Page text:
Being a great dad is a 24/7 workload, but it’s also the most rewarding job of your life!
As often as possible, teach your children decision making and value clarification skills. Not in a classroom style atmosphere, but rather, like it was done decades or even centuries ago. Teach your children in your home, as you leave your house and while out doing errands. Discover every possible way to impress upon their minds the basic values you have as their dad. If you have never thought about your own personal values, then invest some time in this important skill set.
Ask yourself some tough questions:
- What do we want our children to understand about life?
- What values (principles, moral values, ethics) do we want them to embrace? Too many children grow up like weeds – no specific guidance, fertilizer, or tender loving care.
- What lessons did you learn from your parents that you want to pass on to your children?
- What lessons do you NOT want to teach your children from your parents? Again, your parents may have been great role models; and then again, they may have been like mine. My parents divorced when I was thirteen. My dad was married SIX more times and my mom TWO more times. I did not want to imitate their life to my kids. My wife Elaine and I have been married forty-three years. I changed my family heritage and so can you!
After raising three children, I can tell you that they imitate what they see far more than what they hear. With specific preparation, you can guide your child’s mindset towards maturity.
Here are 5 principles to train your children in a non-threatening, leadership stand point:
1 – Become the best at the most difficult job in the world – a wise, gentle, authoritarian dad, who is able to instruct your children to maturity, without squashing their individuality.
How you want your children to behave when they become an adult is what to model before them now. Take a few minutes to reflect a bit. What are your thoughts of your own dad? As you think back through your life, identify specific characteristics you admire and a few you despise about him. Hey, no one else sees your thoughts, so be honest here.
Now apply those ideas to the person you want to be for your children. Take the good attributes and model them for your kids. And be sure to strike the negative traits from your life. That gives you a basis to start working on your role as a father to them.
2 – Show your emotions – be as open as their age allows.
As mentioned in #1, be stern when it matters and gentle when it makes the biggest impact. But allow them to see daddy as real; not some superhero. Give honest, age specific feedback so they learn how to become a better dad than even you or your dad.
3 – Be a fun person to hang out with.
A dad can too often remain serious around his children. Men forget to cut up, wrestle, and play wholesome games with their kids. Don’t worry, they will understand who is in charge, so go ahead and be a kid with them as often as possible. This leads into the next point.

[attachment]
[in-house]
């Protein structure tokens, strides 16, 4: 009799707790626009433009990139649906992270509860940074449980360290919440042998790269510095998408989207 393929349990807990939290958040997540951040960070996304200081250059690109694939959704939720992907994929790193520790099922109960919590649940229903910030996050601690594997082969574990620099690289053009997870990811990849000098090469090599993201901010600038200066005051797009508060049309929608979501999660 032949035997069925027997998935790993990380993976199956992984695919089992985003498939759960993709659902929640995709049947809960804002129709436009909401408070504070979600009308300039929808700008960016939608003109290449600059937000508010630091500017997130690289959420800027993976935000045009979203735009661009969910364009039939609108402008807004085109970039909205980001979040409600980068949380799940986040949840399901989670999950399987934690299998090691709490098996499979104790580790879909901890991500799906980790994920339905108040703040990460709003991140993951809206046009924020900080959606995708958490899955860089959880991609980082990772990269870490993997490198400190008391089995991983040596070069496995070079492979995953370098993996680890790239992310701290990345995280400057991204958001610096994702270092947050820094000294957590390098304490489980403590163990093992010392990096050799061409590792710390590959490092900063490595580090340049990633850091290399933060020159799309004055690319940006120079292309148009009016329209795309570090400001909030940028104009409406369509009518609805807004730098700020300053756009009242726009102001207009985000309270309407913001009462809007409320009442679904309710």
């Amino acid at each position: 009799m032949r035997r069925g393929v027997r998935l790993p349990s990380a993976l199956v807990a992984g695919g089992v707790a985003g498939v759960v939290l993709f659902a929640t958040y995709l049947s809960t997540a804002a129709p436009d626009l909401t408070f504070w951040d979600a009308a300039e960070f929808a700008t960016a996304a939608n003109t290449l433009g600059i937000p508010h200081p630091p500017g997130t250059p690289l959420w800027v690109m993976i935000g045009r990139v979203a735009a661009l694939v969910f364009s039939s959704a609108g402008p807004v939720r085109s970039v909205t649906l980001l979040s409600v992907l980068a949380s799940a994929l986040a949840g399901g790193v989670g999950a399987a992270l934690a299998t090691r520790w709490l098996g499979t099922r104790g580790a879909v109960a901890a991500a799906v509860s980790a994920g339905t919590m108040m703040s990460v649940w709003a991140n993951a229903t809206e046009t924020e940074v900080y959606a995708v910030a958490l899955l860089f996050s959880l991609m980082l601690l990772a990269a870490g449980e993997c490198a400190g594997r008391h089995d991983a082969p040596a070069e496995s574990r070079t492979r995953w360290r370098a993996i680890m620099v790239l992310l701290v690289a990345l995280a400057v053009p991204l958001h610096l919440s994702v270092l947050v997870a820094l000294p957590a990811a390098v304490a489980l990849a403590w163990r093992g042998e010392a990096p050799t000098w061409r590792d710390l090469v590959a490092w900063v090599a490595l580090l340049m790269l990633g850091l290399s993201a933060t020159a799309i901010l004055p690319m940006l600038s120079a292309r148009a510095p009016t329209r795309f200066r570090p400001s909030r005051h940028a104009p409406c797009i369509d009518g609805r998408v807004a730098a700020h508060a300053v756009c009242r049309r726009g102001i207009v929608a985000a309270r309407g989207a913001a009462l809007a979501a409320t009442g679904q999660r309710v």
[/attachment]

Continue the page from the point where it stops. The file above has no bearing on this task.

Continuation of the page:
4 – You don’t have to be the “boss” all the time.
Find creative methods for them to make their own decisions. Guide them, but allow them space to fail and learn from their mistakes. I often thought I had to be serious and the one making all the decisions since I was DAD! Over time I say that the kids enjoyed making the schedule for the night together or even where we went on vacation. Elaine and I began to schedule the general travel direction and then tasked the kids with stops along the journey they wanted to see. It helped them work together and learn you cannot do “everything” imaginable.
If you have very young children, select a couple alternatives to choose from. As part of your weekly schedule, whether it be going out to dinner or going for a family-day out, ask them their preference. It’s okay if they choose fast food as a choice or a shopping trip to the store. They are learning to make choices that affect others.
5 – Teach your kids to manage money and time.
Teach them to save, to give to someone/charity in authentic need, and how to enjoy the blessings of finance. Train them with the value of goods and not simply the cost. They should earn their own money (age specific) – not an allowance for doing nothing. Make a list of chores for them to do. Keep their individual age in mind but “pay them” accordingly. If your son is 2 years old, have him pick up his toys daily and pay him ten pennies for instance. Have him place three in a bank, save three pennies for helping someone else, and four for spending on a toy he may see when he gets enough to buy it. If you delay the purchase until he/she earns the full amount of money necessary, they will learn the value of delayed gratification, which will serve them greatly later in life.
If it seems a bit ridiculous to pay for such “work”, keep in mind that when you start them learning at an early age, they will appreciate the value of goods. Children who are given everything they need or want often do not appreciate the value.
Remember this most important rule: Kids learn more from what they see than what they hear!
Model whatever behavior you want them to grow into. Determine what you want them to understand about life and become the best possible person with those values yourself.
- Do you want them to understand love? Love their mom and demonstrate that love in front of them.
- Do you want them to have a good work ethic? Go to work every day and do work around the house, inviting them to join in, even if they won’t do it as well as you.
- Do you want them to be good students? Read in front of them and encourage their own studies.
Start today to embrace the behavior you want your children to imitate, as they are already learning from you! It is never too late or too early to start!